Dissecting key lessons from the think tank The Next Space, Frame magazine team explains the role of spatial design in building future-proof residential habitats that are resilient to change – responding dynamically to shifts in lifestyles, life stages and life transitions.
“If you look at our housing stock, it's largely undesirable, unattainable and unsustainable. There's a gap between people's aspirations and needs, and what's actually available with respect to inventory,” said Cara Eckholm, head of growth at direct-to-consumer housing start-up Nabr, backed by Bjarke Ingels Group. Her words recapitulate the “why” behind the recent Frame’s think tank “The Next Space”, examining how our existing and future habitats can become more adaptive to our shifting needs and changing circumstances. Ikea’s 2021 Life at Home report, which was presented by research leader Jenny Lee, revealed 1 in 3 people feel more at home in places other than where they live: “the very definition and concept of home in the 21st century has been homogenized to a one-size-fits-all format, making it a place that does not always fulfill our basic needs. The home is not just a functional need, but also an emotional one.” This broadening scope of the home puts architects and designers in the role of facilitators of co-creative processes that empower people and their communities – “with citizens leading the design of their own life transitions as they live, work and age,” explained Lekshmy Parameswaran and László Herczeg of The Care Lab, a global network of designers-turned-activists that seek to transform the world of care utilizing a human-centric approach.
I Fluid Habitats.
Establishing elastic abodes
Fluidity and adaptivity have become cornerstones of conversation in the spatial-design industry. But how do these concepts have the potential to improve residential design? Takk Architecture founder Mireia Luzárraga believes that adaptation and flexibility have to provide answers to the life-span set-up – namely, when we acquire architecture, we usually pay for our loans for 30 or even more years, but our living necessities can change profoundly in this timeline. “New normal” also accelerated the rise of the digital nomad, who’s seeking for a place to feel at home away from home. So how exactly should such adaptability manifest in our living environments? Think of integrating multifunctional, modular and (robotic) movable elements that give users the opportunity to alter their environments in alignment with their personal habits. For newbuilds this means incorporating flexibility into the design from the offset, preventing the need for large and unsustainable changes during a building’s (ideally increased) lifespan.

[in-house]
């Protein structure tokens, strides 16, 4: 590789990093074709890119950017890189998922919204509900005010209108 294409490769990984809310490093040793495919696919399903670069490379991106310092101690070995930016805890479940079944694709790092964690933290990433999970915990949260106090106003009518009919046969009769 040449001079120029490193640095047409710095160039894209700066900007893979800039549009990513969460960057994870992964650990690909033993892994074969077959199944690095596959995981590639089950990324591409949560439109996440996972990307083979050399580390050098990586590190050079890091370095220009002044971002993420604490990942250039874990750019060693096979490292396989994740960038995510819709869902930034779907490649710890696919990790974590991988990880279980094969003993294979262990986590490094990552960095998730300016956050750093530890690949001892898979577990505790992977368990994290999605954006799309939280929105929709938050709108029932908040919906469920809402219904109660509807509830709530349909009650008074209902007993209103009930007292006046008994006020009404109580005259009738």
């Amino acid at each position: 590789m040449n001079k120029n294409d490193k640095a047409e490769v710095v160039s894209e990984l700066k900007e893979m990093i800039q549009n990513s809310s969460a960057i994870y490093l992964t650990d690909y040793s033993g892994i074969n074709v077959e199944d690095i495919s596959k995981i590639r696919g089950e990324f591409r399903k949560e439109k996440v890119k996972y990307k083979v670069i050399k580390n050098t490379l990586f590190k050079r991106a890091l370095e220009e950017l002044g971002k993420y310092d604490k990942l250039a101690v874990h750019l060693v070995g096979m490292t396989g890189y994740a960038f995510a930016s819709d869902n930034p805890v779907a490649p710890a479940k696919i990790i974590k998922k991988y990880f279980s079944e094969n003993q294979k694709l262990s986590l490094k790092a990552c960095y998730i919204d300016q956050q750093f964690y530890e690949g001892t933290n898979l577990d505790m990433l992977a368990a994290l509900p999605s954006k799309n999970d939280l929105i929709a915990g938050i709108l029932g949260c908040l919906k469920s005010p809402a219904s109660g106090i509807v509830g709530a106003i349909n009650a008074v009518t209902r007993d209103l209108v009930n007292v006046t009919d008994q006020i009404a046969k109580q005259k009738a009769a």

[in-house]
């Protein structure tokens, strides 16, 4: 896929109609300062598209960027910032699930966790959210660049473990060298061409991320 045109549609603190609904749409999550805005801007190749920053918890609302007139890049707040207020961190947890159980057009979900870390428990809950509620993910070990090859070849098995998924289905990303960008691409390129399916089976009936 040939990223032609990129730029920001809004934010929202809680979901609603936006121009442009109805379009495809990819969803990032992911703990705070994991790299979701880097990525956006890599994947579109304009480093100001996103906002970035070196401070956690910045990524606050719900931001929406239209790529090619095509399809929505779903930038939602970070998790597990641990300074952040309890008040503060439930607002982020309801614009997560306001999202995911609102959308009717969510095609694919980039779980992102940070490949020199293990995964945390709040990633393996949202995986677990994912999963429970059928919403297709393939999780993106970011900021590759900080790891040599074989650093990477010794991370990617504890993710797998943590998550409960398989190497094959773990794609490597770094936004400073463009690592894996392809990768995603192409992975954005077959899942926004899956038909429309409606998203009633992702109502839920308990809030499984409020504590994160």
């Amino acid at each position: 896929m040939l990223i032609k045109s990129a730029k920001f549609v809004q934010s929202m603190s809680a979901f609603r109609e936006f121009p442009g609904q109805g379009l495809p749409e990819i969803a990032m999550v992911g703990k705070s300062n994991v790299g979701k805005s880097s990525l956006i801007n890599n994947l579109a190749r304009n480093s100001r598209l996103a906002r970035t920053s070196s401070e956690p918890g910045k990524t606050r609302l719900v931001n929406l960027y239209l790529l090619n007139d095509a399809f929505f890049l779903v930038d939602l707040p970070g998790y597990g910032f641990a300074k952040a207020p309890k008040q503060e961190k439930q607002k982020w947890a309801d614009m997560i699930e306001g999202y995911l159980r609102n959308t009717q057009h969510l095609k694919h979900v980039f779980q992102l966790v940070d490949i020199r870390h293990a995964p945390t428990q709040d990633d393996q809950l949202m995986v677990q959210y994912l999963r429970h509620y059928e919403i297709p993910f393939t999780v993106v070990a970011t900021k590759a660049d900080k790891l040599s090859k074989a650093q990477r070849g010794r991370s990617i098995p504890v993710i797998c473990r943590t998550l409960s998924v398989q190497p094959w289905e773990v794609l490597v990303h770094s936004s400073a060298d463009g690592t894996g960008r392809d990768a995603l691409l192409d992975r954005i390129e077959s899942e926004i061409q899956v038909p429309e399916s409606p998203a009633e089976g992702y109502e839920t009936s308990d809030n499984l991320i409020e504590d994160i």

Now that the reality of the smart home is becoming tangible, how can tech make residences more responsive to their residents? Dr Jaime Gonzalo, Huawei’s vice president of consumer services in Europe, said “technology should enhance the sense of dynamic ubiquity by breaking hardware limitations that currently pre-define user scenarios. I see ergonomic interfaces that are much more advanced than simple button-pressing and a series of logical/automated input/output based on user habits and expectations.”
[Read also “Smart Home – The digital transformation of our homes”]
Foto: La Borda development in Barcelona. Photo Lacol.
Control can be put in the hands of inhabitants even before they actually occupy their living spaces. In Sweden, for example, Ikea has partnered up with the city of Helsingborg to create community solutions for a better life at home. Project H22 explores challenges associated with city living, from affordable homes to health and wellbeing, and the citizens of Helsingborg play a leading, co-creative role in the process. The built-to-order Nabr homes introduce another concept: future residents are invited to select and (virtually) customize their homes by choosing a layout, an interior design from curated design packages, and optional upgrades. Even the company’s ownership model is fluid. Moving into a Nabr residence is possible by putting a minimum of 1% down. Residents can then lock in their future purchase price and earn credit while renting until they’re ready to buy, or not.
II Climate-pliant planning.
Giving rise to responsible residences
The built environment generates nearly 50% of annual global CO2 emissions. As reported by Architecture 2030, “global building floor area is expected to double by 2060.”